But no, it does not stop there. Helen Zille goes further and casts aspersions on our Independent Electoral Commission as well, with her lapdog Steenhuisen following suit. Seriously guys, the same IEC that has been led with distinction by eminent individuals over the years? That has never given us any reason to suspect that it is compromised and/or do the bidding of any political party?
This is the same IEC that accommodated the IFP at the very last second in 1994 to put it on the ballot. The same IEC that has always conducted itself honourably. That has managed the subsequent general elections, of which there have been no fewer than six over the past 27 years, freely and fairly.
This same IEC today, according to Zille, has now been captured by the ANC, so much so that the ruling party can influence the direction of the electoral commission. This allegation, as correctly pointed out by my friend JJ Tabane, means that electoral fraud or rigging has been the order of the day in our elections. I’m not sure I agree with him, but I know I disagree with Zille’s stance. Why? Because it is cynical and dangerous for our collective future.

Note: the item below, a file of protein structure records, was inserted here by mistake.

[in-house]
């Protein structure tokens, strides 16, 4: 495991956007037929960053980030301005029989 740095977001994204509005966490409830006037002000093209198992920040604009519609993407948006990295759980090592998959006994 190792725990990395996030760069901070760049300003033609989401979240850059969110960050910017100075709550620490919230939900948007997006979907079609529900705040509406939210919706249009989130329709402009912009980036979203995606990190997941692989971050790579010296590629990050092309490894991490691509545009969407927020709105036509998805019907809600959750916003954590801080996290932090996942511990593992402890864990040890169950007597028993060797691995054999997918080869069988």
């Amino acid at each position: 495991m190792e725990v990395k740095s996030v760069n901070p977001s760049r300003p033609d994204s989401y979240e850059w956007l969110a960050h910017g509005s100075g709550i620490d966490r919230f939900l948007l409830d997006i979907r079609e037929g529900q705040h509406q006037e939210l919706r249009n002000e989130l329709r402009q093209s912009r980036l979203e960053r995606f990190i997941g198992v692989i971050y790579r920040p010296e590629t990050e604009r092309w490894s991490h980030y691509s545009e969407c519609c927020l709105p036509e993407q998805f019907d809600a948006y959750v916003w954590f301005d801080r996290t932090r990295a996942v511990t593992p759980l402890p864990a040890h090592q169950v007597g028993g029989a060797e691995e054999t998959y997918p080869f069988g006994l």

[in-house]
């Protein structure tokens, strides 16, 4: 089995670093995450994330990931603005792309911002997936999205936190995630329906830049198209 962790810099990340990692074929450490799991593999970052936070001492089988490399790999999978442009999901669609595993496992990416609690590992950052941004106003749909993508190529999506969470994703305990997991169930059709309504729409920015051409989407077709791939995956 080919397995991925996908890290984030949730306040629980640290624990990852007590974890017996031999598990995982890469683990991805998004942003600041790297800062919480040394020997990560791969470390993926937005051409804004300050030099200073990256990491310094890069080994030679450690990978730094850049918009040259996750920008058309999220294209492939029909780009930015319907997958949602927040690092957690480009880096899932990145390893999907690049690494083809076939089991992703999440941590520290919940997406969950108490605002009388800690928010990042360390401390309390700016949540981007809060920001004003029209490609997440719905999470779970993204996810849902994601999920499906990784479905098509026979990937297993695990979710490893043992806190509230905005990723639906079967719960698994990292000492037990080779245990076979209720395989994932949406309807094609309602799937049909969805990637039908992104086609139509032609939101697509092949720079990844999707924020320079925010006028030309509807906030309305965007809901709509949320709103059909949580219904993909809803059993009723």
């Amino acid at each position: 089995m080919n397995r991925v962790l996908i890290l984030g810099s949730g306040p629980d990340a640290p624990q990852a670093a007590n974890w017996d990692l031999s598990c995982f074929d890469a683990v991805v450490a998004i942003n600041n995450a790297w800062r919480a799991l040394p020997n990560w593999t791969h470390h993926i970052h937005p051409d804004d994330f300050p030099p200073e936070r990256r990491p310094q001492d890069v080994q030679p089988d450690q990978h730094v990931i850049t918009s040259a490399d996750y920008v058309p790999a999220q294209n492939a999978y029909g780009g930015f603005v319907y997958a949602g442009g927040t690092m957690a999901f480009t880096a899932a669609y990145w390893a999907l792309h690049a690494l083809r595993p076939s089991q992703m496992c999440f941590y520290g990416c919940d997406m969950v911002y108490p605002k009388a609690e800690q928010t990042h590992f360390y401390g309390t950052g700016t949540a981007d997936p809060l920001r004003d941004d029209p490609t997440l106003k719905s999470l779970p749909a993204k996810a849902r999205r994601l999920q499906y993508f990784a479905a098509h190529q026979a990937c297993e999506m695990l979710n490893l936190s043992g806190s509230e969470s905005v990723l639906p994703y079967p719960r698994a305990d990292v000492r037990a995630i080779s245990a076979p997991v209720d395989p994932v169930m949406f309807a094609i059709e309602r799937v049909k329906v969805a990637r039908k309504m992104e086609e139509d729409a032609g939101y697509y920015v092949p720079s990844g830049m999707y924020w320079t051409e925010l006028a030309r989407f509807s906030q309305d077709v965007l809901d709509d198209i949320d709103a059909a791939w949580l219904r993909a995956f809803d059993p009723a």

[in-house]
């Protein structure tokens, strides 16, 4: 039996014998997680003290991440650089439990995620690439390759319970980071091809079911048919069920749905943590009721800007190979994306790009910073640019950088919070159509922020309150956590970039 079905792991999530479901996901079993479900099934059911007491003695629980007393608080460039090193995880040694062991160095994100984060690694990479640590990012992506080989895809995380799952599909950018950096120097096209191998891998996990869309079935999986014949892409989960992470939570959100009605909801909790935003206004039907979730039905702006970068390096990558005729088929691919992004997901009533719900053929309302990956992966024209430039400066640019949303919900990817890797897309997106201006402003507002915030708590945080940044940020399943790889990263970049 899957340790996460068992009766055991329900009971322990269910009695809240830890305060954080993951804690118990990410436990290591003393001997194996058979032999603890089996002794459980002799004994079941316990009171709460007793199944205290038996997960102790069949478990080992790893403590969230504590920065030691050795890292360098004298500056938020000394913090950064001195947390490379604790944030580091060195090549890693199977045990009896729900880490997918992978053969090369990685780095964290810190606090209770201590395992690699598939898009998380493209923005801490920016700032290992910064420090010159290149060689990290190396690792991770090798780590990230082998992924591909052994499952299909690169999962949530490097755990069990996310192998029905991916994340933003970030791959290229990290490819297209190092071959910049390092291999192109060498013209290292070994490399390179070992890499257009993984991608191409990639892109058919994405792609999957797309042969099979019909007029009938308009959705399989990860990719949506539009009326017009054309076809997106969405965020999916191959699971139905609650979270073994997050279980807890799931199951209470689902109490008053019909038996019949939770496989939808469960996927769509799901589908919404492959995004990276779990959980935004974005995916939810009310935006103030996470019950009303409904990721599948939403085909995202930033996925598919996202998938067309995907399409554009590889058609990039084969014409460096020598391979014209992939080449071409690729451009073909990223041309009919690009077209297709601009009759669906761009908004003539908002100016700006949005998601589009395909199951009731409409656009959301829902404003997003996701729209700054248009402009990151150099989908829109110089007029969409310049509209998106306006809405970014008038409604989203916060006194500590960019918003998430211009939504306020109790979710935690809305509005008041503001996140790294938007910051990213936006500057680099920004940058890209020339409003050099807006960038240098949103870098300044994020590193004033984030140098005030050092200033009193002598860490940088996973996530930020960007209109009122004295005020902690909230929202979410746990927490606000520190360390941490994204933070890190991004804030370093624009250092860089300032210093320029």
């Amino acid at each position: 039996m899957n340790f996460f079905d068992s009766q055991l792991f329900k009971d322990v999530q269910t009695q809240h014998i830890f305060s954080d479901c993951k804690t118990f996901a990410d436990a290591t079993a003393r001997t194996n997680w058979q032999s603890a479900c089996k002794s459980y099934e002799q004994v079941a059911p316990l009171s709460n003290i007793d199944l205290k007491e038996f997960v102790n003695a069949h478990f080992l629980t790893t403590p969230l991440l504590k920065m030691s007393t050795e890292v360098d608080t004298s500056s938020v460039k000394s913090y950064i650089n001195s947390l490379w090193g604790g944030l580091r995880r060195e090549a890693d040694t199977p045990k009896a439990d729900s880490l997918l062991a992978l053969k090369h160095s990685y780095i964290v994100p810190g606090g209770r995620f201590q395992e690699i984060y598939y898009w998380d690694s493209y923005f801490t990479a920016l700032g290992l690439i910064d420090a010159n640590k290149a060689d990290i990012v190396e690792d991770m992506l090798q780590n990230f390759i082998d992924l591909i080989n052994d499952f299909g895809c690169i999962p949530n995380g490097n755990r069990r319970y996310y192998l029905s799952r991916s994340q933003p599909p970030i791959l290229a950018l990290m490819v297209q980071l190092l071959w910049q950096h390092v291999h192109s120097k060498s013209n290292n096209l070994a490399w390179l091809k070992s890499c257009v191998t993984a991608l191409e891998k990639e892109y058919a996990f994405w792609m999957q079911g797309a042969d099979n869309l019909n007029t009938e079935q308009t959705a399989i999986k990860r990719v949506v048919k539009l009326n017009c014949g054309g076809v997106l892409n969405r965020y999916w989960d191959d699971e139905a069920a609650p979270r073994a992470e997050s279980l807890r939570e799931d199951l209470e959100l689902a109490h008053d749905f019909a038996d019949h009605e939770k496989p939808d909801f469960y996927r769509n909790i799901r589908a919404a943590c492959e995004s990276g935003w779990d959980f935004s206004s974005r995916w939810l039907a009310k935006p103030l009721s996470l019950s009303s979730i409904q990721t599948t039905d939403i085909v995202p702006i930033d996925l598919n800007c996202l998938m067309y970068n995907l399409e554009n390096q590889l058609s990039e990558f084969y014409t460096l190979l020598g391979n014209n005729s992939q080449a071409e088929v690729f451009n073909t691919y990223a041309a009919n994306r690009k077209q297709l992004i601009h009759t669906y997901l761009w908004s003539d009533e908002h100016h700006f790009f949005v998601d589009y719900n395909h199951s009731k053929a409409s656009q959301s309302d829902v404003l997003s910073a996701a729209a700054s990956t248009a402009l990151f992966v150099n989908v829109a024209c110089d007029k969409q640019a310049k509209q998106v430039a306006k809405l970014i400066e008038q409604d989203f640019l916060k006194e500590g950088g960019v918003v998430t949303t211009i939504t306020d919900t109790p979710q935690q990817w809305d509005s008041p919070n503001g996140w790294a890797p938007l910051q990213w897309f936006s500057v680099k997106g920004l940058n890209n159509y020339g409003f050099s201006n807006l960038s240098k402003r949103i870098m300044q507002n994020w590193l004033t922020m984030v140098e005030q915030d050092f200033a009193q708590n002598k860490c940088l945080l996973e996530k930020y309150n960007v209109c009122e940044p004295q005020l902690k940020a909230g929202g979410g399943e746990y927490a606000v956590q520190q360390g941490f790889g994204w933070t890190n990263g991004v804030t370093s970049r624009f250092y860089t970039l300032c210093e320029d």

Can it be that a ruling party can capture the IEC? Of course it can. Can it be that the ANC has a direct line to the apex court judges? Of course it can. But these are such serious allegations that one must demand, where is the evidence to prove this?
I, like many progressive democrats, have sworn to protect our democracy and our Constitution from all enemies, foreign and domestic, and as such it is our collective duty to defend our institutions that are beyond reproach. And until such time that evidence is provided to the contrary, I make no apology for stating: shame on you Helen and John. For narrow party-political benefit, you are prepared to scupper all that so many have fought and died for.